Drivers risk unfair fines for using most yellow box junctions which councils want enforcement powers over, according to a new report.
Problems with the boxes include poor visibility and being too large, research commissioned by the RAC found.
Yellow boxes are used in an attempt to ensure traffic flows smoothly through busy junctions.
The RAC said to avoid inadvertently breaking the rules, drivers must be able to clearly see boxes and where they end.
In England outside London, only police forces have the power to punish motorists over their use of yellow box junctions.
But 27 councils have put forward proposals to enforce 111 boxes under legislation introduced by the Government in May 2022.
Successful applicants will be able to issue penalty charge notices (PCNs) to offending drivers.
On Transport for London’s (TfL) red routes, PCNs are £160, reduced to £80 if paid within 14 days.
The RAC said there are issues with 90% of the boxes which are “likely to lead to drivers being fined unfairly”.
Forty boxes were found to pose visibility difficulties such as faded road markings, while 18 extend beyond junctions.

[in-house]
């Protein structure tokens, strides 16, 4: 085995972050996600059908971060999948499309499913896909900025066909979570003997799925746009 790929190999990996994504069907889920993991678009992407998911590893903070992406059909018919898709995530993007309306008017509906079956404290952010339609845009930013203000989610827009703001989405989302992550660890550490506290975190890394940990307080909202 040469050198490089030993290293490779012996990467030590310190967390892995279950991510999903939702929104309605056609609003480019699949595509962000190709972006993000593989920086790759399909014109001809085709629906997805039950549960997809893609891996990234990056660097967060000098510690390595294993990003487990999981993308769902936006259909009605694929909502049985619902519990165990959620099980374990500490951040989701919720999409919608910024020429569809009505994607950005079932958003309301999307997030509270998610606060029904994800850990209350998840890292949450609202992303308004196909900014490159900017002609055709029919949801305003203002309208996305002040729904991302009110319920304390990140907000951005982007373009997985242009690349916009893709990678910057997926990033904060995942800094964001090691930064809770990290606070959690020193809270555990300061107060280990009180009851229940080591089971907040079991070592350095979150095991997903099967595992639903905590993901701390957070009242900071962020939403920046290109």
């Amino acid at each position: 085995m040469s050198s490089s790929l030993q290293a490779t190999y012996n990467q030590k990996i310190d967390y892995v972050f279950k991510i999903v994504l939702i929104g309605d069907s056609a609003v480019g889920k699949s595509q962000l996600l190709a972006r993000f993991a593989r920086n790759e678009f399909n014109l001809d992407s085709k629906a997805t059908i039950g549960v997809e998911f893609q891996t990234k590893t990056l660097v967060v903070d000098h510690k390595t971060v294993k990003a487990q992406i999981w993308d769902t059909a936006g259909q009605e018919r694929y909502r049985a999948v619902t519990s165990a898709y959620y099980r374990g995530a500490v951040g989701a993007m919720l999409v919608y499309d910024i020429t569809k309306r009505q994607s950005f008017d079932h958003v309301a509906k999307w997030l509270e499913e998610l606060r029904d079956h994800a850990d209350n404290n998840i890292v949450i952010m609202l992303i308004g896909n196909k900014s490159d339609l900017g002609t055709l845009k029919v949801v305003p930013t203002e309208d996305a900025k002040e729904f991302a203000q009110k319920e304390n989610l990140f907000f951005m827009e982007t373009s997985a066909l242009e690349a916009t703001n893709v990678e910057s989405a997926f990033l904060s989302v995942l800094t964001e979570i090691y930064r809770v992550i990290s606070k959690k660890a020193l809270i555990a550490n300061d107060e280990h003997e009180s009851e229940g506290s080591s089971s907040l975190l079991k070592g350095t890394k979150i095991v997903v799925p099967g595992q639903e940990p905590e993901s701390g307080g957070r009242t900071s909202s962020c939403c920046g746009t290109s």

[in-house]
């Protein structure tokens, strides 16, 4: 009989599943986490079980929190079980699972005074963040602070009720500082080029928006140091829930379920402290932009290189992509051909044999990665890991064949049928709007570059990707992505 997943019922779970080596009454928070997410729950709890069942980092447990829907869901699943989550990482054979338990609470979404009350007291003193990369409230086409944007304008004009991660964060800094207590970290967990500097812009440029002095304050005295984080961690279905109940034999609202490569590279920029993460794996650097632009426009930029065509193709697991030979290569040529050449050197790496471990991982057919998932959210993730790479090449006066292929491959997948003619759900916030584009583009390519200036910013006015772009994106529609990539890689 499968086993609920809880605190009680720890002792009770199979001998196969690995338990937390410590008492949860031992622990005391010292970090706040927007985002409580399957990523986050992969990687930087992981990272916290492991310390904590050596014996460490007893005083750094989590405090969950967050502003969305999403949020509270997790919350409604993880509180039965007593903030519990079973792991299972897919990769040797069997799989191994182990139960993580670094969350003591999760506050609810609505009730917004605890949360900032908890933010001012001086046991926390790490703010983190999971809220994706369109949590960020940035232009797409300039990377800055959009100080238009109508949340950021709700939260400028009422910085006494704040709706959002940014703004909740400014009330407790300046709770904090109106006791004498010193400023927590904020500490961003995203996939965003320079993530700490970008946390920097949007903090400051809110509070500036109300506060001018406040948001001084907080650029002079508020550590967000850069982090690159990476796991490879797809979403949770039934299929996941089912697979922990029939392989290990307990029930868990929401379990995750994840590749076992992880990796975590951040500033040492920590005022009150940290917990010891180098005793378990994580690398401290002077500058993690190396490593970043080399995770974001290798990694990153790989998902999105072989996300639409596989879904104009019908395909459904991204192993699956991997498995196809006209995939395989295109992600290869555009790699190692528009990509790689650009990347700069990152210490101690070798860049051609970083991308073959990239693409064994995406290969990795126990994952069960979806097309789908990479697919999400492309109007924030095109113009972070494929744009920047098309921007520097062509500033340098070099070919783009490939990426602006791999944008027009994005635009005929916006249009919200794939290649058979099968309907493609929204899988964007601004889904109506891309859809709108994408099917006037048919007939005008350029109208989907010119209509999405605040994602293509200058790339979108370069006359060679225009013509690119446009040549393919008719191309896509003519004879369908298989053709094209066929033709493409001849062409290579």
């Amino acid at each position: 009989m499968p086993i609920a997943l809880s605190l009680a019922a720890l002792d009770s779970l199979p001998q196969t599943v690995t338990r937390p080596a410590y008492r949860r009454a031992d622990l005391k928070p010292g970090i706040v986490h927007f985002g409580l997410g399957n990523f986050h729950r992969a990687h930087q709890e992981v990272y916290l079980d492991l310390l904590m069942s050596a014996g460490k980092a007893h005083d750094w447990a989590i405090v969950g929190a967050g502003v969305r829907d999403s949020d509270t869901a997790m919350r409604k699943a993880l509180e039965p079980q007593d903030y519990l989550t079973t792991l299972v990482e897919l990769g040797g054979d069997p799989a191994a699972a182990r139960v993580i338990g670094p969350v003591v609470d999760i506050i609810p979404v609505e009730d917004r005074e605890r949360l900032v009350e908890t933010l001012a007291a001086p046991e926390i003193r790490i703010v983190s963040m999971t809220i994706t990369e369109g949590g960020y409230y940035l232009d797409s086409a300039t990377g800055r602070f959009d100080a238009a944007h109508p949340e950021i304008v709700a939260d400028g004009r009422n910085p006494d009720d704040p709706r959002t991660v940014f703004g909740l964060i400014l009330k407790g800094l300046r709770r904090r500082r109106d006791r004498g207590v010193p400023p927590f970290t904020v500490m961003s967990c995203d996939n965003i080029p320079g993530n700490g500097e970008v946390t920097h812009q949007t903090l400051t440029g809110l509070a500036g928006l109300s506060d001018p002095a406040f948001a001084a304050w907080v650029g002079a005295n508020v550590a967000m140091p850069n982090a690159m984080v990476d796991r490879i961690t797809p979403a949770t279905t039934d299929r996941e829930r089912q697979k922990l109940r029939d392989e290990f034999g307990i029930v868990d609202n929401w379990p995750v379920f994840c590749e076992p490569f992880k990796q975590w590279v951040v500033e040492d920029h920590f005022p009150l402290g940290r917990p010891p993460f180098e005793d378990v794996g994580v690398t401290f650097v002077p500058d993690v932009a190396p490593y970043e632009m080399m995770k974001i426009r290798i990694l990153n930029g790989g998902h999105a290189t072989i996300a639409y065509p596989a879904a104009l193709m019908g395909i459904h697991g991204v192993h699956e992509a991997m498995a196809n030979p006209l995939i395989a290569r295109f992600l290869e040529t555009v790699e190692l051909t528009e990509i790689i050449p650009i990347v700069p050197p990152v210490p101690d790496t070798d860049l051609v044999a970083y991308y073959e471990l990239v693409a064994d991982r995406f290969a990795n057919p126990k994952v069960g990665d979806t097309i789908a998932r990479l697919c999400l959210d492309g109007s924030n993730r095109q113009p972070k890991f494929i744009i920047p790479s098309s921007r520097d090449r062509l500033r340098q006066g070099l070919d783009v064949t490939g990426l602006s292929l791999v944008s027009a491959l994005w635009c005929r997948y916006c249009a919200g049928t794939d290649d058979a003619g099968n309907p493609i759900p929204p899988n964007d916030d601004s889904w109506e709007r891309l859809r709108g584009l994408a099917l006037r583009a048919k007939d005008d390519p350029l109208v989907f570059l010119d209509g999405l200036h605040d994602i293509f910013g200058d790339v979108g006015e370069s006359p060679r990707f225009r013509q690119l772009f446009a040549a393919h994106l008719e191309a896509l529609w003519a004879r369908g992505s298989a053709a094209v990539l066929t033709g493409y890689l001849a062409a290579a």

Mr Wright, who was formerly responsible for the design and approval of yellow boxes on TfL’s road network, said: “I haven’t seen a single proposal that reviews the visibility of the box from a driver’s point of view.
“If you also factor in bad weather, poor light and other vehicles, then the poor visibility situation is exacerbated.
“This is all very concerning, especially as enforcement is carried out via cameras high in the air.
“It appears that many authorities have simply assumed that the boxes already on the ground are suitable for enforcement without carrying out a fresh assessment as is recommended in Government guidance.”
RAC roads spokesman Simon Williams said: “Fining people can have real financial consequences for those on the receiving end.
“Enforcing yellow boxes means that the driver of a vehicle overhanging a box by any amount for just a moment can get a ticket.
“Yet many drivers end up stopped or trapped in these junctions through no fault of their own.
“It is not only imperative, but a moral duty to ensure that fines are fair, justified and that the appeals process is consistent across the country.
“We urge the Government to carry out an urgent review of its yellow box junction guidance and clarify what is and isn’t enforceable.”